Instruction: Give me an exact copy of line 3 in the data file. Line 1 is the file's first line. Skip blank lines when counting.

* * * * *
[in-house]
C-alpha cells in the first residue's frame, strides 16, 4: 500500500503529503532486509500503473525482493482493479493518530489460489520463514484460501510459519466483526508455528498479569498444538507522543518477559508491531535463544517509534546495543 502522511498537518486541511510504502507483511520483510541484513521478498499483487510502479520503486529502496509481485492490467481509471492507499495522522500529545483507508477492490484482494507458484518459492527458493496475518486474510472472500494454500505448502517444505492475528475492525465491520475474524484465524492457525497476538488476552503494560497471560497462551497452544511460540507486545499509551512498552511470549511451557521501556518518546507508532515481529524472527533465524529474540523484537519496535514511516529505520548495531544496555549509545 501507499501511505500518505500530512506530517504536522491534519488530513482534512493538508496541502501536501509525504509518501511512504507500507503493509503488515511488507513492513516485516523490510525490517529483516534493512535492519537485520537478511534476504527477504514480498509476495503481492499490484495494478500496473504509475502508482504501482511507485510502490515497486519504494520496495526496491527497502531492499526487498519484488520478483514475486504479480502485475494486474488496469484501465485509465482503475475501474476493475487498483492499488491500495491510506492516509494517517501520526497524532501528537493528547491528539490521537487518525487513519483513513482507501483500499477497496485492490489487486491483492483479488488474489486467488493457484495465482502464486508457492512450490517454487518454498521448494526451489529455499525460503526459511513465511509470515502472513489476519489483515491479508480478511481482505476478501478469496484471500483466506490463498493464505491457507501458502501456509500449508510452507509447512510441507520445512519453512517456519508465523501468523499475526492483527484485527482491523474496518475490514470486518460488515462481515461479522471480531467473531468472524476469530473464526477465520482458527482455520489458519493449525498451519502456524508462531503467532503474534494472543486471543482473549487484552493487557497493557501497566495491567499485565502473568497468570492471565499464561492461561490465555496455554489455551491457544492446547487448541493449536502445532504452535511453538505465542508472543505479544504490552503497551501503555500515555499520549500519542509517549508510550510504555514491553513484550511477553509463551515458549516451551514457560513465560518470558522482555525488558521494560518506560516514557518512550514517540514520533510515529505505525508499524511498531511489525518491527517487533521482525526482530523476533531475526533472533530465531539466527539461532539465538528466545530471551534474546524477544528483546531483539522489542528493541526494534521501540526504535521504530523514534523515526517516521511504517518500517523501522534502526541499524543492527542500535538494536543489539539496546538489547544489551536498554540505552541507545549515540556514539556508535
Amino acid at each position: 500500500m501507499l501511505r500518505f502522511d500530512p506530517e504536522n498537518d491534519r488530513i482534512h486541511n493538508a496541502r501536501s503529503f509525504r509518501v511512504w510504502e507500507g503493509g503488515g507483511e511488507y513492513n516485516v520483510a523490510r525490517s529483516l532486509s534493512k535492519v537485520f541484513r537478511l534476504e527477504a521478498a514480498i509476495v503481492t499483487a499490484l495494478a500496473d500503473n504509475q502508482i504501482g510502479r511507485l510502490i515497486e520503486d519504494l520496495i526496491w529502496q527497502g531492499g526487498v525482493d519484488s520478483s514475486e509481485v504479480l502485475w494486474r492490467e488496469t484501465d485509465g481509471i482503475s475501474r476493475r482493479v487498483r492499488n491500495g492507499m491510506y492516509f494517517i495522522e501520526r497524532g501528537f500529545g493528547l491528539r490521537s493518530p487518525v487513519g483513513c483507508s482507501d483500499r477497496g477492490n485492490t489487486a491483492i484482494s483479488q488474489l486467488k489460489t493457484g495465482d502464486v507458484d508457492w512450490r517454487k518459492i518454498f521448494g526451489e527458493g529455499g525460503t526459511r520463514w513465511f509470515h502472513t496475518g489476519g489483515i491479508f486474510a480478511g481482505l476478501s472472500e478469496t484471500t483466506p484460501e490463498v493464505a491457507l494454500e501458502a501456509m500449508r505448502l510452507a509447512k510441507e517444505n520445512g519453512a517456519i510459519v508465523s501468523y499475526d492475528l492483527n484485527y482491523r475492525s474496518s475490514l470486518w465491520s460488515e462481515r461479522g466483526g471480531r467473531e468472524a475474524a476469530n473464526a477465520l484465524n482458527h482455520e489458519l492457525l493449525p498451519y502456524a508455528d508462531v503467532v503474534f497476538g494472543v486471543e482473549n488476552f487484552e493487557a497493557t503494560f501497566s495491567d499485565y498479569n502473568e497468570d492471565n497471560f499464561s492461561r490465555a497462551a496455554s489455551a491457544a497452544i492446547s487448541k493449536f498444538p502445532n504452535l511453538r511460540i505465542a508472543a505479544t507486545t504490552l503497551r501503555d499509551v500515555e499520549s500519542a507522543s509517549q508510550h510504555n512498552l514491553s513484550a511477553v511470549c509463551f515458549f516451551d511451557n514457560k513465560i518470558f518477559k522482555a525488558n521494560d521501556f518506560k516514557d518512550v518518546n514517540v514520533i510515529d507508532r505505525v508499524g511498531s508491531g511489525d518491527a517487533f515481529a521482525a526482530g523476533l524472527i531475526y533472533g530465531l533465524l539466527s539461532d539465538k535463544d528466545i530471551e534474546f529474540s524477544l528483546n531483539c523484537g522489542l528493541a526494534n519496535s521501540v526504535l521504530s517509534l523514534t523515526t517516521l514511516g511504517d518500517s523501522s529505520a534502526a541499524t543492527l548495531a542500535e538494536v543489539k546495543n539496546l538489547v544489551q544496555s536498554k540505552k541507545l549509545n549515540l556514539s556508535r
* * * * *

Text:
Amino acid at each position: 500500500m501507499l501511505r500518505f502522511d500530512p506530517e504536522n498537518d491534519r488530513i482534512h486541511n493538508a496541502r501536501s503529503f509525504r509518501v511512504w510504502e507500507g503493509g503488515g507483511e511488507y513492513n516485516v520483510a523490510r525490517s529483516l532486509s534493512k535492519v537485520f541484513r537478511l534476504e527477504a521478498a514480498i509476495v503481492t499483487a499490484l495494478a500496473d500503473n504509475q502508482i504501482g510502479r511507485l510502490i515497486e520503486d519504494l520496495i526496491w529502496q527497502g531492499g526487498v525482493d519484488s520478483s514475486e509481485v504479480l502485475w494486474r492490467e488496469t484501465d485509465g481509471i482503475s475501474r476493475r482493479v487498483r492499488n491500495g492507499m491510506y492516509f494517517i495522522e501520526r497524532g501528537f500529545g493528547l491528539r490521537s493518530p487518525v487513519g483513513c483507508s482507501d483500499r477497496g477492490n485492490t489487486a491483492i484482494s483479488q488474489l486467488k489460489t493457484g495465482d502464486v507458484d508457492w512450490r517454487k518459492i518454498f521448494g526451489e527458493g529455499g525460503t526459511r520463514w513465511f509470515h502472513t496475518g489476519g489483515i491479508f486474510a480478511g481482505l476478501s472472500e478469496t484471500t483466506p484460501e490463498v493464505a491457507l494454500e501458502a501456509m500449508r505448502l510452507a509447512k510441507e517444505n520445512g519453512a517456519i510459519v508465523s501468523y499475526d492475528l492483527n484485527y482491523r475492525s474496518s475490514l470486518w465491520s460488515e462481515r461479522g466483526g471480531r467473531e468472524a475474524a476469530n473464526a477465520l484465524n482458527h482455520e489458519l492457525l493449525p498451519y502456524a508455528d508462531v503467532v503474534f497476538g494472543v486471543e482473549n488476552f487484552e493487557a497493557t503494560f501497566s495491567d499485565y498479569n502473568e497468570d492471565n497471560f499464561s492461561r490465555a497462551a496455554s489455551a491457544a497452544i492446547s487448541k493449536f498444538p502445532n504452535l511453538r511460540i505465542a508472543a505479544t507486545t504490552l503497551r501503555d499509551v500515555e499520549s500519542a507522543s509517549q508510550h510504555n512498552l514491553s513484550a511477553v511470549c509463551f515458549f516451551d511451557n514457560k513465560i518470558f518477559k522482555a525488558n521494560d521501556f518506560k516514557d518512550v518518546n514517540v514520533i510515529d507508532r505505525v508499524g511498531s508491531g511489525d518491527a517487533f515481529a521482525a526482530g523476533l524472527i531475526y533472533g530465531l533465524l539466527s539461532d539465538k535463544d528466545i530471551e534474546f529474540s524477544l528483546n531483539c523484537g522489542l528493541a526494534n519496535s521501540v526504535l521504530s517509534l523514534t523515526t517516521l514511516g511504517d518500517s523501522s529505520a534502526a541499524t543492527l548495531a542500535e538494536v543489539k546495543n539496546l538489547v544489551q544496555s536498554k540505552k541507545l549509545n549515540l556514539s556508535r